Finance for Non-Finance Teams: Importance and Approach
Financial data can be intimidating for people who don’t have to number crunch on a daily basis. At the same time, the decisions non-finance teams take have a bearing on the company’s financial performance. How do you make finance for non-finance teams appetizing and give them a financial voice? We break it down for you.
Why is finance important for non-finance managers?
Teams and managers not directly involved in financial management should be empowered to better understand the financial aspects of business. This is necessary as it helps them take more judicious decisions on project planning and get a complete idea of the rationale behind management actions. Moreover, financial awareness equips them to find creative solutions to problems.
You can’t have ideas or care enough if you don’t have the full picture of a situation. The availability of financial data isn’t enough – your team should know how to read it and connect it to their regular activities and decisions.
Financial knowledge is also important to take corrective actions and change course proactively. Non finance teams may be unaware of how their company is performing and how they are contributing to revenue. Conversations on performance tend to discuss the effects of individual and team efforts on the company in general terms. Numbers and quantifications do their bit to drive the message home. And for that, the non-finance folks must have, at a minimum, basic knowledge of financial terms and how they relate to their work.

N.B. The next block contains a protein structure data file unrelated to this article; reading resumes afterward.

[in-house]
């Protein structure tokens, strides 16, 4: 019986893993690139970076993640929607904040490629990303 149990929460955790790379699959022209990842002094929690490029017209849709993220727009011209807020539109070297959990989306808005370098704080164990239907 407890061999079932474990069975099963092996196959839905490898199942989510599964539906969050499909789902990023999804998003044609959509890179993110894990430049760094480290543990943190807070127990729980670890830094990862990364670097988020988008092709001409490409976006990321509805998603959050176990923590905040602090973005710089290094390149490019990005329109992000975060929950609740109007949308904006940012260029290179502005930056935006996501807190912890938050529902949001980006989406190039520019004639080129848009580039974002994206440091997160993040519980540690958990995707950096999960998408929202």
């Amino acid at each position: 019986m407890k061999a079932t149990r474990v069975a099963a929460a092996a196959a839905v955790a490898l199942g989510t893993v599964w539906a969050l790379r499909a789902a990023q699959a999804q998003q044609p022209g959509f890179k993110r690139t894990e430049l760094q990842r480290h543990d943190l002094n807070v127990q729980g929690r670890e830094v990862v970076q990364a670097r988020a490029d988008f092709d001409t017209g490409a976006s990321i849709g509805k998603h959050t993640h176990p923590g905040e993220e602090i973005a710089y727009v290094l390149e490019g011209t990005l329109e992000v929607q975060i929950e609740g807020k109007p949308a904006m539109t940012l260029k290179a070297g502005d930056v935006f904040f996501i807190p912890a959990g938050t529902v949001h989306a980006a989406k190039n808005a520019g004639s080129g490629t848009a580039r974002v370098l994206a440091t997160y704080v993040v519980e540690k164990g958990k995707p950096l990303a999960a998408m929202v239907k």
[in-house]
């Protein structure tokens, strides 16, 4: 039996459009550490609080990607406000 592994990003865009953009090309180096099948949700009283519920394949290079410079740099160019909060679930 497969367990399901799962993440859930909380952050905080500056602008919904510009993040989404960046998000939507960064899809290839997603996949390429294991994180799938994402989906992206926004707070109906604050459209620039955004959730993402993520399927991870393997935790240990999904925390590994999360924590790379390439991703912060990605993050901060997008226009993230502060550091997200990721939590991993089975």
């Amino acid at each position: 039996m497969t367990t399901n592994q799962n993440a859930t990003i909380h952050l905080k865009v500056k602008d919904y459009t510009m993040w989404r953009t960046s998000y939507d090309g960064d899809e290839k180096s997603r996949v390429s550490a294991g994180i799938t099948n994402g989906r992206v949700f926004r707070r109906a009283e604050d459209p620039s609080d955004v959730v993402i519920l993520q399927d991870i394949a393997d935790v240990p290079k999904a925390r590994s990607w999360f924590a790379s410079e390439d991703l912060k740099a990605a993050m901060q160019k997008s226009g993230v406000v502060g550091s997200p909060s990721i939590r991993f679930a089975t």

So, what exactly is finance for non-finance managers and team members?
Financial data is a tool for making decisions, motivating teams and gaining a big-picture mindset. The basic financial knowledge that non-finance employees should work towards acquiring includes:
- Interpreting financial statements (balance sheet, income statement and cash flow statement)
- Cash budgeting and managing working capital
- Making pricing decisions
- Assessing project returns
As a result, non-finance employees can benefit in the following ways:
- Use information in financial statements to make informed decisions or align with management’s strategy.
- Determine the financial viability of a project or the company, such as by examining basic financial ratios.
- Understand the importance of working capital and cash flow for the business.
- Compile monthly budgets according to operational plans.
- Involve in the creation of financial plans and financial management of their team/department/unit.
- Make wise investment decisions.
Companies need a sound strategy to teach the basic fundamentals of finance for non-finance teams. Financial awareness training should be on the agenda. Here are a few effective ways to help non-finance teams imbibe financial literacy.
How to communicate financial information to stakeholders
Explain the numbers that matter most to the organization and individual teams
For a big picture view, non-finance employees need an understanding of how the company makes money, factors that affect profits, and its cash reserves, assets and liabilities. This apart, employees should be aware of the impact of their day-to-day actions and decisions on the company’s financial performance.